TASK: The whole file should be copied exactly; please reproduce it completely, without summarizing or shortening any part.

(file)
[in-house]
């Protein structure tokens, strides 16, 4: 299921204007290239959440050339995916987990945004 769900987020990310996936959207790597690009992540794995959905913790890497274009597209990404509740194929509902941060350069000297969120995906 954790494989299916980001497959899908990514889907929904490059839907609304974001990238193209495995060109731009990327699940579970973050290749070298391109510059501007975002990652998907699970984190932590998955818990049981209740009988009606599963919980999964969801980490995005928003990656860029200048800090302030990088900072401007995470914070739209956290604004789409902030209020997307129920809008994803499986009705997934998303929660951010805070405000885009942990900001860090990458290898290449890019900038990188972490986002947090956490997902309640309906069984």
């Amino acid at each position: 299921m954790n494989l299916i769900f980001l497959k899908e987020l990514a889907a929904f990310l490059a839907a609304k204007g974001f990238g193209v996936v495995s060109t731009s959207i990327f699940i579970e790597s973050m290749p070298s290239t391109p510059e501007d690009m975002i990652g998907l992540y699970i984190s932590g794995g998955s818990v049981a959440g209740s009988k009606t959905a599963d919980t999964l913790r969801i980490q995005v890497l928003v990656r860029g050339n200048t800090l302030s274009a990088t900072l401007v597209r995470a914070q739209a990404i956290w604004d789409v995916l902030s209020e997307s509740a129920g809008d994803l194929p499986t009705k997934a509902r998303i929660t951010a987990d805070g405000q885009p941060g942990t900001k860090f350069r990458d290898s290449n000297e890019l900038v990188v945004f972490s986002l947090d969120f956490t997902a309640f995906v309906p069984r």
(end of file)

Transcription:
[in-house]
């Protein structure tokens, strides 16, 4: 299921204007290239959440050339995916987990945004 769900987020990310996936959207790597690009992540794995959905913790890497274009597209990404509740194929509902941060350069000297969120995906 954790494989299916980001497959899908990514889907929904490059839907609304974001990238193209495995060109731009990327699940579970973050290749070298391109510059501007975002990652998907699970984190932590998955818990049981209740009988009606599963919980999964969801980490995005928003990656860029200048800090302030990088900072401007995470914070739209956290604004789409902030209020997307129920809008994803499986009705997934998303929660951010805070405000885009942990900001860090990458290898290449890019900038990188972490986002947090956490997902309640309906069984």
């Amino acid at each position: 299921m954790n494989l299916i769900f980001l497959k899908e987020l990514a889907a929904f990310l490059a839907a609304k204007g974001f990238g193209v996936v495995s060109t731009s959207i990327f699940i579970e790597s973050m290749p070298s290239t391109p510059e501007d690009m975002i990652g998907l992540y699970i984190s932590g794995g998955s818990v049981a959440g209740s009988k009606t959905a599963d919980t999964l913790r969801i980490q995005v890497l928003v990656r860029g050339n200048t800090l302030s274009a990088t900072l401007v597209r995470a914070q739209a990404i956290w604004d789409v995916l902030s209020e997307s509740a129920g809008d994803l194929p499986t009705k997934a509902r998303i929660t951010a987990d805070g405000q885009p941060g942990t900001k860090f350069r990458d290898s290449n000297e890019l900038v990188v945004f972490s986002l947090d969120f956490t997902a309640f995906v309906p069984r």